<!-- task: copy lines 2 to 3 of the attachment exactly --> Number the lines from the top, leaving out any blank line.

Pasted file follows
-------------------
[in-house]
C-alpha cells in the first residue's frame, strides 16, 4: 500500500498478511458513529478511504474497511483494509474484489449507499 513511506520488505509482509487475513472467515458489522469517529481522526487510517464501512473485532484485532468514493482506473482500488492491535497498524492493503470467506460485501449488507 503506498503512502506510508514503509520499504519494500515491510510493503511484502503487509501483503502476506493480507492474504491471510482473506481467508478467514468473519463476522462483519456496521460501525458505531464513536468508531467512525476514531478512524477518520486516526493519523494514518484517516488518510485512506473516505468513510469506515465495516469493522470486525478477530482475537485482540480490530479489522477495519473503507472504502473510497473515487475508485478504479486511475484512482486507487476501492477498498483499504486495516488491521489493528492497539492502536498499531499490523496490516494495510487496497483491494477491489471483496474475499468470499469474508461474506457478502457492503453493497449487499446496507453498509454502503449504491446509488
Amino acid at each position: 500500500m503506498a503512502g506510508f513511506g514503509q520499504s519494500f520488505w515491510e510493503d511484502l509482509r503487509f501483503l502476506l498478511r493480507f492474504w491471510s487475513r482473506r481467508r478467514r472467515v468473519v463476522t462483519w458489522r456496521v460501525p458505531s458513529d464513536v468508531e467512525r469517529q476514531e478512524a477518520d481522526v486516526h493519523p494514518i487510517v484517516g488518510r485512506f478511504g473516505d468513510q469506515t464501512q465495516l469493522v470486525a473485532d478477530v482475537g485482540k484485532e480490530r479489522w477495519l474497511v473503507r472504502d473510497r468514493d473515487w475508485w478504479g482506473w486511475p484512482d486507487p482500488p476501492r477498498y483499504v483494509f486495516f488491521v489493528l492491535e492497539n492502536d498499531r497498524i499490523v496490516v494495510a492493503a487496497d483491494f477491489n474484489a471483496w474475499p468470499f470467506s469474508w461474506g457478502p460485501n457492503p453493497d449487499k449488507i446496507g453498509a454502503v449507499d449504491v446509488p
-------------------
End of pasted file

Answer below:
C-alpha cells in the first residue's frame, strides 16, 4: 500500500498478511458513529478511504474497511483494509474484489449507499 513511506520488505509482509487475513472467515458489522469517529481522526487510517464501512473485532484485532468514493482506473482500488492491535497498524492493503470467506460485501449488507 503506498503512502506510508514503509520499504519494500515491510510493503511484502503487509501483503502476506493480507492474504491471510482473506481467508478467514468473519463476522462483519456496521460501525458505531464513536468508531467512525476514531478512524477518520486516526493519523494514518484517516488518510485512506473516505468513510469506515465495516469493522470486525478477530482475537485482540480490530479489522477495519473503507472504502473510497473515487475508485478504479486511475484512482486507487476501492477498498483499504486495516488491521489493528492497539492502536498499531499490523496490516494495510487496497483491494477491489471483496474475499468470499469474508461474506457478502457492503453493497449487499446496507453498509454502503449504491446509488
Amino acid at each position: 500500500m503506498a503512502g506510508f513511506g514503509q520499504s519494500f520488505w515491510e510493503d511484502l509482509r503487509f501483503l502476506l498478511r493480507f492474504w491471510s487475513r482473506r481467508r478467514r472467515v468473519v463476522t462483519w458489522r456496521v460501525p458505531s458513529d464513536v468508531e467512525r469517529q476514531e478512524a477518520d481522526v486516526h493519523p494514518i487510517v484517516g488518510r485512506f478511504g473516505d468513510q469506515t464501512q465495516l469493522v470486525a473485532d478477530v482475537g485482540k484485532e480490530r479489522w477495519l474497511v473503507r472504502d473510497r468514493d473515487w475508485w478504479g482506473w486511475p484512482d486507487p482500488p476501492r477498498y483499504v483494509f486495516f488491521v489493528l492491535e492497539n492502536d498499531r497498524i499490523v496490516v494495510a492493503a487496497d483491494f477491489n474484489a471483496w474475499p468470499f470467506s469474508w461474506g457478502p460485501n457492503p453493497d449487499k449488507i446496507g453498509a454502503v449507499d449504491v446509488p